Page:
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THE PYRANHA BURN III REVIEW – BY KYLE SMITH

Pyranha Burn III Review

PART II – WHAT’ S THE BEST RIVER RUNNING WHITEWATER KAYAK

THE PYRANHA BURN III?

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The author, Captain Kyle Smith.

If a medieval army fought wars with kayaks instead of spears, this would be the boat. It is clean, efficient, flat and sharp. A whitewater physician could practice surgery with the Burn III. They say the Burn is an all around boat and I agree…unless you are landing flat off of anything higher than 10 feet. This boat, much like the Mamba, has SHARP! edges; however, unlike the Mamba, the Burn III is fine tuned and runs sharp chines front to back. For this reason, the Burn III tracks incredibly well, especially in squirrelly water where displacement hulls get pushed around.

The Burn III is designed for speed and precision. It accelerates quickly and makes tight turns on chines that could slice through butter. It is not, in my opinion, a boat for beginners. It takes some hard driving and aggressive edging to hit the dotted lines, but when you hit them, the Burn III lets you know it. Like the Mamba, the burn can blast through black-holes like the starship enterprise. (I apologize in advance to trekkies around the world if this is not a 100% accurate statement).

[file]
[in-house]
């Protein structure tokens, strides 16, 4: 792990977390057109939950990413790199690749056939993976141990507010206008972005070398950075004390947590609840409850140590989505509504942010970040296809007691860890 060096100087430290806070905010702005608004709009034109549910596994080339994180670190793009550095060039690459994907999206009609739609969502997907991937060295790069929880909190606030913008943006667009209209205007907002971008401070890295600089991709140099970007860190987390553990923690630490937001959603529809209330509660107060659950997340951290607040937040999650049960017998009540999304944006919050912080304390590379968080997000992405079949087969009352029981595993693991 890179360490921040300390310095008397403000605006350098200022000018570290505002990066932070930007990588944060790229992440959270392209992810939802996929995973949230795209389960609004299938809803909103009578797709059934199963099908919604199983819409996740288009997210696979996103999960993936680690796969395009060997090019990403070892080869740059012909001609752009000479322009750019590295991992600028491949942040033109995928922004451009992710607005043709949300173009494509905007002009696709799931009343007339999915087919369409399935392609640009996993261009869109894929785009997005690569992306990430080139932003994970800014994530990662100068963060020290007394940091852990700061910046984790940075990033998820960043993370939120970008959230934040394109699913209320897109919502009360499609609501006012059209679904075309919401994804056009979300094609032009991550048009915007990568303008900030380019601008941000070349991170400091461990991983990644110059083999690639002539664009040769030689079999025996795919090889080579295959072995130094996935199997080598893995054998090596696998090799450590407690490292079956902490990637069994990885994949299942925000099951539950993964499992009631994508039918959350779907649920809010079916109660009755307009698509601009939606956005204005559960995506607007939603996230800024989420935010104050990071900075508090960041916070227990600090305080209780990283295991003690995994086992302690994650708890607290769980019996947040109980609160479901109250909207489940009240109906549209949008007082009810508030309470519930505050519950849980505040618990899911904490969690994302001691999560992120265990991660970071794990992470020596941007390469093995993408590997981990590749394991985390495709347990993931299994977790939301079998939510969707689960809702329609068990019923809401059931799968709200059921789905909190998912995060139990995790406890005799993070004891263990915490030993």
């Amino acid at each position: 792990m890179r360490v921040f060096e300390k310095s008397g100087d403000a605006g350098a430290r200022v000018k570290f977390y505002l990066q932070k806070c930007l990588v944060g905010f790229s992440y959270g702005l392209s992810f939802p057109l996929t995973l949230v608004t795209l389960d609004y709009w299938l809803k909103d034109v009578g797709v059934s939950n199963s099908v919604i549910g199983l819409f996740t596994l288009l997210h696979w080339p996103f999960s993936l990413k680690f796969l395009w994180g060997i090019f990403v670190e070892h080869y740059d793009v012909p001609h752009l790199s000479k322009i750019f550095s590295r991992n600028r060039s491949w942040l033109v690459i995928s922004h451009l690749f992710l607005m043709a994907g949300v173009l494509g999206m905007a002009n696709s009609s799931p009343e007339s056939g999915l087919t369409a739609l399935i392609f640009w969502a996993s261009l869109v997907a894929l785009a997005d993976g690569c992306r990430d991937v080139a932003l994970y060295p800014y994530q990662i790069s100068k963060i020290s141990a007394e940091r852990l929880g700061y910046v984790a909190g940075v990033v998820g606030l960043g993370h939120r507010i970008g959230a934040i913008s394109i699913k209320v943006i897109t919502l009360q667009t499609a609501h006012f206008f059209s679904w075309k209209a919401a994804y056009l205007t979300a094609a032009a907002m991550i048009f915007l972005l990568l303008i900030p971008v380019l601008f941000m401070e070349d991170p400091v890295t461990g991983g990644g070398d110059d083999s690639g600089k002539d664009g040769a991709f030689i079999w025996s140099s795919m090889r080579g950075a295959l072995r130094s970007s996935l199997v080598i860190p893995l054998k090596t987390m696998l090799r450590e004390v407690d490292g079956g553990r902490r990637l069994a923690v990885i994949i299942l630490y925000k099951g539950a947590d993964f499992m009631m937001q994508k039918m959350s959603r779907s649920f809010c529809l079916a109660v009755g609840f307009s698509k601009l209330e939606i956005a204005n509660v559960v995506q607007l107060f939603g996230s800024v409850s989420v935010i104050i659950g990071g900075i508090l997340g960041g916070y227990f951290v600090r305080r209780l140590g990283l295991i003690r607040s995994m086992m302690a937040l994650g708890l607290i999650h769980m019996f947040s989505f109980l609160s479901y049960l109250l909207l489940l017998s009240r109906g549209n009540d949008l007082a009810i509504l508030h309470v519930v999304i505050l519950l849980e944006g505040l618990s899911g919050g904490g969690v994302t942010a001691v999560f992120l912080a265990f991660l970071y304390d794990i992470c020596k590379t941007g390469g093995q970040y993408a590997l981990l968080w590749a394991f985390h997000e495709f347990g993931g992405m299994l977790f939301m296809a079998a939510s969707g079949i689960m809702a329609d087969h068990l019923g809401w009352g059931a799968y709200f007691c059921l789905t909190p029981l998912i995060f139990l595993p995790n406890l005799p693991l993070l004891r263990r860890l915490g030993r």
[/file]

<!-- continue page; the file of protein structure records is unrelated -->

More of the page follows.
The Burn III, like the Karma and Shiva, has a fairly flat stern much like the transom of a dory-boat, which allows it to engage current in the pursuit of gaining speed more quickly while pointing downstream. The three little indents that stair step down the side of the Burn, to be honest, I don’t think anyone knows what that does. I’m looking into this one. The idea behind the design, I assume, is to allow water to release from the hull quickly in hope of accelerating and releasing cross currents. Sounds like some marketing gimmick to me though…

…30 minutes later: This question was driving me crazy so I called up Pyranha’s Dave Fusilli to inquire about this one. Dave’s explanation was essentially that no one really knows what this feature is for and he doubts that it does a damn thing, except that it ties the original design of the Burn back into the 3rd generation for burn enthusiasts. My thoughts? Pure Steeze-factor.

Hull Design
It seems repetitive to say, but the edges on the Burn III are sharper than a Hattori Hanzo special. This is what makes the boat such a high performance machine when accompanied by the 80+ gallons. The planing hull allows the paddler to sit higher in the water by spreading the flotation over a flatter plane and decreasing the amount of boat in the water as the speed increases. This is how “planing” works, therefore, making the Burn an easier boat to accelerate. Science! We see this when we move from swift water into an eddy with much slower current. The nose lifts and less boat is in the water, allowing you to snap into that birthday eddy above spirit(but, in this scenario you are in a flat hulled boat, so I suggest “the melt” technique when you roll off the lip of that 30footer). It also means that the Burn III is an epic green wave surfer. Pyranha says it themselves, “Less creeker, more river runner.” If the edges are too sharp for you, grab a tool. Like Dave says “Edges are for tuning!”-Dave Fusilli